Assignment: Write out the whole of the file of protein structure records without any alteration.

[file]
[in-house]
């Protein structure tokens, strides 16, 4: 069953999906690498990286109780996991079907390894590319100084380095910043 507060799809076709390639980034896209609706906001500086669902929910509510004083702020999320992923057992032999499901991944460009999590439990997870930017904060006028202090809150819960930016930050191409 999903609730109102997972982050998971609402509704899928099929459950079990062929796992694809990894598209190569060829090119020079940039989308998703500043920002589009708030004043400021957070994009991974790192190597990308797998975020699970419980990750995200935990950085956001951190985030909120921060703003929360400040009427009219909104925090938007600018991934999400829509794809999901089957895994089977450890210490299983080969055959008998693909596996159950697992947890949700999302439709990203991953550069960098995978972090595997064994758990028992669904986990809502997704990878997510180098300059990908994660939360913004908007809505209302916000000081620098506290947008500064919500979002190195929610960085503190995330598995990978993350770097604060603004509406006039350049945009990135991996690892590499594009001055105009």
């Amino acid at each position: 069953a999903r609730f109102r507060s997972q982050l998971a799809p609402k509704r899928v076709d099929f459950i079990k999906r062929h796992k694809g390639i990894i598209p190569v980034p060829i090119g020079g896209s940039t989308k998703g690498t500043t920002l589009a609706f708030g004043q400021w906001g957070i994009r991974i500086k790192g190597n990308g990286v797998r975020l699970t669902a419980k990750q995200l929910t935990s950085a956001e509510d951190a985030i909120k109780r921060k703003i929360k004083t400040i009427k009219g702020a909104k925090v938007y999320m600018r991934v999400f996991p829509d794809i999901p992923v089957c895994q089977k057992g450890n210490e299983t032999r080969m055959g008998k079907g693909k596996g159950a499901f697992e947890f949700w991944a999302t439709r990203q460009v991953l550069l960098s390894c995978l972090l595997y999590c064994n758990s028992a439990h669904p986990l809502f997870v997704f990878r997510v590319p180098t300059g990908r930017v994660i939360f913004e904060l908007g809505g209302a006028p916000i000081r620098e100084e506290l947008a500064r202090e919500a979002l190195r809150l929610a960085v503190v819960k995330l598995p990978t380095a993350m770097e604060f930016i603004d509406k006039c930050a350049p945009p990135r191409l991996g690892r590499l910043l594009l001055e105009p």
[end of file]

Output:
[in-house]
């Protein structure tokens, strides 16, 4: 069953999906690498990286109780996991079907390894590319100084380095910043 507060799809076709390639980034896209609706906001500086669902929910509510004083702020999320992923057992032999499901991944460009999590439990997870930017904060006028202090809150819960930016930050191409 999903609730109102997972982050998971609402509704899928099929459950079990062929796992694809990894598209190569060829090119020079940039989308998703500043920002589009708030004043400021957070994009991974790192190597990308797998975020699970419980990750995200935990950085956001951190985030909120921060703003929360400040009427009219909104925090938007600018991934999400829509794809999901089957895994089977450890210490299983080969055959008998693909596996159950697992947890949700999302439709990203991953550069960098995978972090595997064994758990028992669904986990809502997704990878997510180098300059990908994660939360913004908007809505209302916000000081620098506290947008500064919500979002190195929610960085503190995330598995990978993350770097604060603004509406006039350049945009990135991996690892590499594009001055105009």
């Amino acid at each position: 069953a999903r609730f109102r507060s997972q982050l998971a799809p609402k509704r899928v076709d099929f459950i079990k999906r062929h796992k694809g390639i990894i598209p190569v980034p060829i090119g020079g896209s940039t989308k998703g690498t500043t920002l589009a609706f708030g004043q400021w906001g957070i994009r991974i500086k790192g190597n990308g990286v797998r975020l699970t669902a419980k990750q995200l929910t935990s950085a956001e509510d951190a985030i909120k109780r921060k703003i929360k004083t400040i009427k009219g702020a909104k925090v938007y999320m600018r991934v999400f996991p829509d794809i999901p992923v089957c895994q089977k057992g450890n210490e299983t032999r080969m055959g008998k079907g693909k596996g159950a499901f697992e947890f949700w991944a999302t439709r990203q460009v991953l550069l960098s390894c995978l972090l595997y999590c064994n758990s028992a439990h669904p986990l809502f997870v997704f990878r997510v590319p180098t300059g990908r930017v994660i939360f913004e904060l908007g809505g209302a006028p916000i000081r620098e100084e506290l947008a500064r202090e919500a979002l190195r809150l929610a960085v503190v819960k995330l598995p990978t380095a993350m770097e604060f930016i603004d509406k006039c930050a350049p945009p990135r191409l991996g690892r590499l910043l594009l001055e105009p």